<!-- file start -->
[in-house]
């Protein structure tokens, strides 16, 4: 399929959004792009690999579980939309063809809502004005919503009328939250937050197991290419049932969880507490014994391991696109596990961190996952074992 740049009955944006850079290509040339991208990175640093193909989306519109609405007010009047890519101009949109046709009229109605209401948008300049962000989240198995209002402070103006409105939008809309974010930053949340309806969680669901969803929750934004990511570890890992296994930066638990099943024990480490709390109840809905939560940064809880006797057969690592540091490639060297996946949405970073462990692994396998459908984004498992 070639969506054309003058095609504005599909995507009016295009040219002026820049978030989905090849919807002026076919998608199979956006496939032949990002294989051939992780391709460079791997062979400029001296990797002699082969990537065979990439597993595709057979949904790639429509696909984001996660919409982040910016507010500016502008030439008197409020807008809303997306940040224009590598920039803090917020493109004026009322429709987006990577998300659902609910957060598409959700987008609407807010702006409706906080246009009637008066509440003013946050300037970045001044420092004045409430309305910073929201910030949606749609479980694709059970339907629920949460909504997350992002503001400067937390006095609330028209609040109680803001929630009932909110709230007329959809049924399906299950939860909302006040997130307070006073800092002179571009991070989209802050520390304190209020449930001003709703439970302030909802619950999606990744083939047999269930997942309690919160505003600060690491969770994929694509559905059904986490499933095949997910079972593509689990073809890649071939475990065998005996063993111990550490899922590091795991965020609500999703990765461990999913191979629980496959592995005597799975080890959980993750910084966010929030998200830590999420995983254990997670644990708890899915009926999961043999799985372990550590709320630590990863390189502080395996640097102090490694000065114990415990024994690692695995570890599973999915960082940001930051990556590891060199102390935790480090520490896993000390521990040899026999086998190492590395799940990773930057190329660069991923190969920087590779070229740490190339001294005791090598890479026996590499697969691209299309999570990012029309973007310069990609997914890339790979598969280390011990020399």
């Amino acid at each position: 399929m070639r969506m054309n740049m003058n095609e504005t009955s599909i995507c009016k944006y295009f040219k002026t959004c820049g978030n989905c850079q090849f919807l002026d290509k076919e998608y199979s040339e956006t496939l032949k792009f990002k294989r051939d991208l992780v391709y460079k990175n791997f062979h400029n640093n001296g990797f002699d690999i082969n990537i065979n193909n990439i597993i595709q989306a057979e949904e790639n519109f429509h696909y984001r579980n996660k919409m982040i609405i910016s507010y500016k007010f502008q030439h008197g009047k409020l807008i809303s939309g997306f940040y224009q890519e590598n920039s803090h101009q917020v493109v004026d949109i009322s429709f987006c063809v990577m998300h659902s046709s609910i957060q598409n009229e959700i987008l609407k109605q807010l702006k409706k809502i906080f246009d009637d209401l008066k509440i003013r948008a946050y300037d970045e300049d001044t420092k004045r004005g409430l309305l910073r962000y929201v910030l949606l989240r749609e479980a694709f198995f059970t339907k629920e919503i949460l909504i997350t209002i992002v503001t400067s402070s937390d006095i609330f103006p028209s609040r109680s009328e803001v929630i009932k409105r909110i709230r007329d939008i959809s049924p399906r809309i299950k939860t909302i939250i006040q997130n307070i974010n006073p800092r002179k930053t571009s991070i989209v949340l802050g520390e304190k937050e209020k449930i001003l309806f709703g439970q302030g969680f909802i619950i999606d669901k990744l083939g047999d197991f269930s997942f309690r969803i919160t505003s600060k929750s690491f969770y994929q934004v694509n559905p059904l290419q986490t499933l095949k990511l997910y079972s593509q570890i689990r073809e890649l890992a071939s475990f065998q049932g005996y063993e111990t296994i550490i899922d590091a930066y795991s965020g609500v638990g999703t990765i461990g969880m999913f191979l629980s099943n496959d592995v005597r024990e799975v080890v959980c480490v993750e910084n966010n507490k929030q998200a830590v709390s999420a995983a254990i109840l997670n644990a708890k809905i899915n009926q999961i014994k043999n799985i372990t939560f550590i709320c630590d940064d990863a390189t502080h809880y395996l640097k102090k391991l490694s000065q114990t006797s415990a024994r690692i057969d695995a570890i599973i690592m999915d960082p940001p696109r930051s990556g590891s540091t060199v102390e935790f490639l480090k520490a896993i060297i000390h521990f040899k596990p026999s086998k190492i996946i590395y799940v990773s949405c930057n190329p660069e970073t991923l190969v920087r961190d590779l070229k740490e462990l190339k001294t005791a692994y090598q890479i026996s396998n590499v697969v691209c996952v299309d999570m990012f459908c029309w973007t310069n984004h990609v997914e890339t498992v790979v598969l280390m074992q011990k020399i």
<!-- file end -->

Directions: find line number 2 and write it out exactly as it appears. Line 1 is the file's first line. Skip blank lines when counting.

């Protein structure tokens, strides 16, 4: 399929959004792009690999579980939309063809809502004005919503009328939250937050197991290419049932969880507490014994391991696109596990961190996952074992 740049009955944006850079290509040339991208990175640093193909989306519109609405007010009047890519101009949109046709009229109605209401948008300049962000989240198995209002402070103006409105939008809309974010930053949340309806969680669901969803929750934004990511570890890992296994930066638990099943024990480490709390109840809905939560940064809880006797057969690592540091490639060297996946949405970073462990692994396998459908984004498992 070639969506054309003058095609504005599909995507009016295009040219002026820049978030989905090849919807002026076919998608199979956006496939032949990002294989051939992780391709460079791997062979400029001296990797002699082969990537065979990439597993595709057979949904790639429509696909984001996660919409982040910016507010500016502008030439008197409020807008809303997306940040224009590598920039803090917020493109004026009322429709987006990577998300659902609910957060598409959700987008609407807010702006409706906080246009009637008066509440003013946050300037970045001044420092004045409430309305910073929201910030949606749609479980694709059970339907629920949460909504997350992002503001400067937390006095609330028209609040109680803001929630009932909110709230007329959809049924399906299950939860909302006040997130307070006073800092002179571009991070989209802050520390304190209020449930001003709703439970302030909802619950999606990744083939047999269930997942309690919160505003600060690491969770994929694509559905059904986490499933095949997910079972593509689990073809890649071939475990065998005996063993111990550490899922590091795991965020609500999703990765461990999913191979629980496959592995005597799975080890959980993750910084966010929030998200830590999420995983254990997670644990708890899915009926999961043999799985372990550590709320630590990863390189502080395996640097102090490694000065114990415990024994690692695995570890599973999915960082940001930051990556590891060199102390935790480090520490896993000390521990040899026999086998190492590395799940990773930057190329660069991923190969920087590779070229740490190339001294005791090598890479026996590499697969691209299309999570990012029309973007310069990609997914890339790979598969280390011990020399």